I had read an article a while back titled ‘Detroit forcing business to remove large “billboards” from their buildings.’ The two things I found troubling with this situation portrayed in the article were 1) the companies with these advertisements are bringing in a lot of money to the businesses, which is good for the city, but also 2) the decision to remove the signs is based on an outdated law. Read more
Category Archives: Problem Solving
In my final post in my six part series, I summarize everything into what I was driving our team towards: perfection. Out of the six posts in this series, this is the one I have thought about the most in terms of disagreeing with myself after reflection. Like the rest of the posts, let’s start off with this part of my “words of wisdom” email. Read more
In part five of my six part series, I am going to talk about how to focus on the right solution: people, process, or technology. I personally find this topic interesting because I spent much of my career as a people leader in a technology role and I have a process engineering background. Putting these three experiences together has given me an interesting insight into applying these three topics to leadership and process improvement. Like the previous posts, let’s start with the part of my “words of wisdom email” I sent to my team and then I will reflect back on it.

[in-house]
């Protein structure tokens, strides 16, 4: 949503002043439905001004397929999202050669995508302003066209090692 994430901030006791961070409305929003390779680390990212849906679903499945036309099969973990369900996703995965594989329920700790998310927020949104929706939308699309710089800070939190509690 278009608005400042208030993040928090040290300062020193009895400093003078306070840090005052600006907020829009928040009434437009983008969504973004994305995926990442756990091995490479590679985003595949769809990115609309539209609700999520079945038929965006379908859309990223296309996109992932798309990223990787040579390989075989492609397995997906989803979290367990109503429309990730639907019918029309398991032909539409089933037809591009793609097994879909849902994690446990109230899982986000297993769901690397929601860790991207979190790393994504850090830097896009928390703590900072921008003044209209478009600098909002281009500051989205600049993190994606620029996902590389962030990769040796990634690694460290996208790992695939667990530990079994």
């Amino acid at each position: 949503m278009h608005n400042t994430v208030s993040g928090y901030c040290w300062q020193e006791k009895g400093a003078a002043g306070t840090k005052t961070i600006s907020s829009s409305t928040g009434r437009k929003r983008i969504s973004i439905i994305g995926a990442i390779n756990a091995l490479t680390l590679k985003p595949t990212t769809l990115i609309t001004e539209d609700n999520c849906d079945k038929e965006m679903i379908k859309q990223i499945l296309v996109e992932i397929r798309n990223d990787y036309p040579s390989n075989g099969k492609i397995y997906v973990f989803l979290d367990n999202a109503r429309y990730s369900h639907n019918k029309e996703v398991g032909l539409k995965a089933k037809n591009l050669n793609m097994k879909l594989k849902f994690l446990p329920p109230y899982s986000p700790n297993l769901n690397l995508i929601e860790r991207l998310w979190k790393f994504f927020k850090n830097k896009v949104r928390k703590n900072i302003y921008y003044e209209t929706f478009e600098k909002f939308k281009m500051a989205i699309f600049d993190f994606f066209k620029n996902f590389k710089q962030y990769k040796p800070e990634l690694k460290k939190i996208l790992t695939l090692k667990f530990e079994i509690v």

In part four of my six part series, I am going to discuss the importance of problem definition. This is one of the topics I am most passionate about and will sure to be expanding upon in other posts.
In the third part of my six part series, I am reviewing what it means to be a “dot connector” and why I think it is foundational to leading and being a part of an effective team. As I did in my previous posts, I will first go through the part of the email I sent my team and then I will self-reflect on what I think now that it is six months later. Note, items in brackets have been generalized with specific vendor names and tools removed.
I had lunch the other day with a colleague who was interested in meeting to discuss more about by blog post The Middle Level Leader. We both share a passion for data in business decision-making and wanted to discuss how leadership, including middle level leaders, could better use data to drive decisions and move the business forward. We both have had similar roles in our career, although mostly different companies, so it was fun to talk about the same problems seen across organizations and across industries. One of those problems we discussed was how data is often misused or misunderstood in businesses, especially at the leadership level.
The term “scope creep” is often used in business and we all know what it is, but do we really? In my experience leading various process improvement activities or new project management initiatives, I have come across at least three different problems that are often grouped together and classified as “scope creep.” I want to discuss a different concept that I call “solution creep” as a way to rethink these distinct problems and give some insight on how your can prevent your solution from creeping.